The Age of Hospital Reform.
Florence Nightingale 1820-1910Mary Stanley
Miss Stanley (who some say was the real heroine of nursing) arrived later with 46 other nurses (at first this reinforcement was objected to by Nightingale).
It is a fact though that Florence Nightingale was a high class snob, and spoke down to medical officers of a lesser class.
This tradition has in part carried on until now where nurses can apply for a nursing commission.
Mary Seacole is the third nurse of the Nightingale era. Rejected by Florence Nightingale, (some suggest because of race reasons) when the call was made by the Times Newspaper for nurses to go to the Crimea.
She was definitely born on the Island of Jamaica and christened Mary Jane Grant, she had an Afro-Caribbean Mother and a Scottish father, who was it believed to be an Army officer. She was taught herbal medicine and nursing from an early age.
Mary Seacole arrived in the Crimea in February of 1855 and set up with the help of Thomas Day who was a friend of her late husband a hotel in between Balaclava and Sevastopol In between seeing to the sick and wounded, she sold some of her herbal remedies.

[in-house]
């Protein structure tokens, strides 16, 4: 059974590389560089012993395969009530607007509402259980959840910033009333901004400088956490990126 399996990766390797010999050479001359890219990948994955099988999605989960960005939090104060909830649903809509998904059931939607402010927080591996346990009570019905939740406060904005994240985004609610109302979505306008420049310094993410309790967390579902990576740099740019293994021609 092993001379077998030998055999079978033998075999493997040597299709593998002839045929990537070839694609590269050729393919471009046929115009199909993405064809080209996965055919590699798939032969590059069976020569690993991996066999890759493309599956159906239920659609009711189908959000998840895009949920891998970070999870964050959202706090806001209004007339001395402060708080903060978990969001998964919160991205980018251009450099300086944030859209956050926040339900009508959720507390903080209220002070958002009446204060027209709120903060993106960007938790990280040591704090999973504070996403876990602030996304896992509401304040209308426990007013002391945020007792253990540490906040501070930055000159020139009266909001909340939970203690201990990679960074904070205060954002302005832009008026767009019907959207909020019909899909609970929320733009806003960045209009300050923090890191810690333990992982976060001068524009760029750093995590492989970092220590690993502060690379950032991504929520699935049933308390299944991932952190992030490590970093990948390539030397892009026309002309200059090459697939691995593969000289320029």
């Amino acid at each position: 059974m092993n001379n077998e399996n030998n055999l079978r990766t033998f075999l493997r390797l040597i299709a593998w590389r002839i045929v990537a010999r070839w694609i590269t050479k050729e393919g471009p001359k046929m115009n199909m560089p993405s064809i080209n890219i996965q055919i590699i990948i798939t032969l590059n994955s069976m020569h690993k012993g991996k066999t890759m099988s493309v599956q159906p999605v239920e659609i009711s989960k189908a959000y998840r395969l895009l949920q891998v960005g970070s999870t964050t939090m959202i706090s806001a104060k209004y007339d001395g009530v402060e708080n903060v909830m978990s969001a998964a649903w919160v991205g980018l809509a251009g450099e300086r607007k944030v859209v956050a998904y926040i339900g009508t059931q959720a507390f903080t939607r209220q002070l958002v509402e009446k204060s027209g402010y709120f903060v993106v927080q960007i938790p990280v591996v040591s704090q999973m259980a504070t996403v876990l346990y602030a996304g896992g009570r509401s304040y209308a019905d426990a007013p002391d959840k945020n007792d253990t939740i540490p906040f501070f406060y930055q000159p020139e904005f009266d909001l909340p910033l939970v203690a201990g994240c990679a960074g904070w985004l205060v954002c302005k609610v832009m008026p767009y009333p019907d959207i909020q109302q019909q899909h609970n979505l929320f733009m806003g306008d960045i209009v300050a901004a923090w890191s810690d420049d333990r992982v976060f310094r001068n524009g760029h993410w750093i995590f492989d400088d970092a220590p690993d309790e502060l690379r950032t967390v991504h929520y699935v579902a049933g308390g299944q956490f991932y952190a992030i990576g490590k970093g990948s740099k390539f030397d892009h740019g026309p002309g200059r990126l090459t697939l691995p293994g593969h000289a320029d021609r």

Clarissa Harlowe Barton 1821-1912
The American comparable to Florence Nightingale was Clarissa Barton or Clara, as she wished to be called.
She was born on Christmas Day 1821 and she is one of the most honoured women in American history for being a true pioneer as well as an outstanding humanitarian. As pioneer, she began teaching school at a time when most teachers were men.
She was among the first women to gain employment in the federal government. As a pioneer and humanitarian, she risked her life when she was nearly 40 years old to bring supplies and support to soldiers in the field during the Civil War. Then, at age 60, she founded the American Red Cross in 1881 and led it for the next 23 years.
Her understanding of the needs of people in distress and the ways in which she could provide help to them guided her throughout her life. By the force of her personal example, she opened paths to the new field of volunteer service. Her intense devotion to the aim of serving others resulted in enough achievements to fill several ordinary lifetimes. 289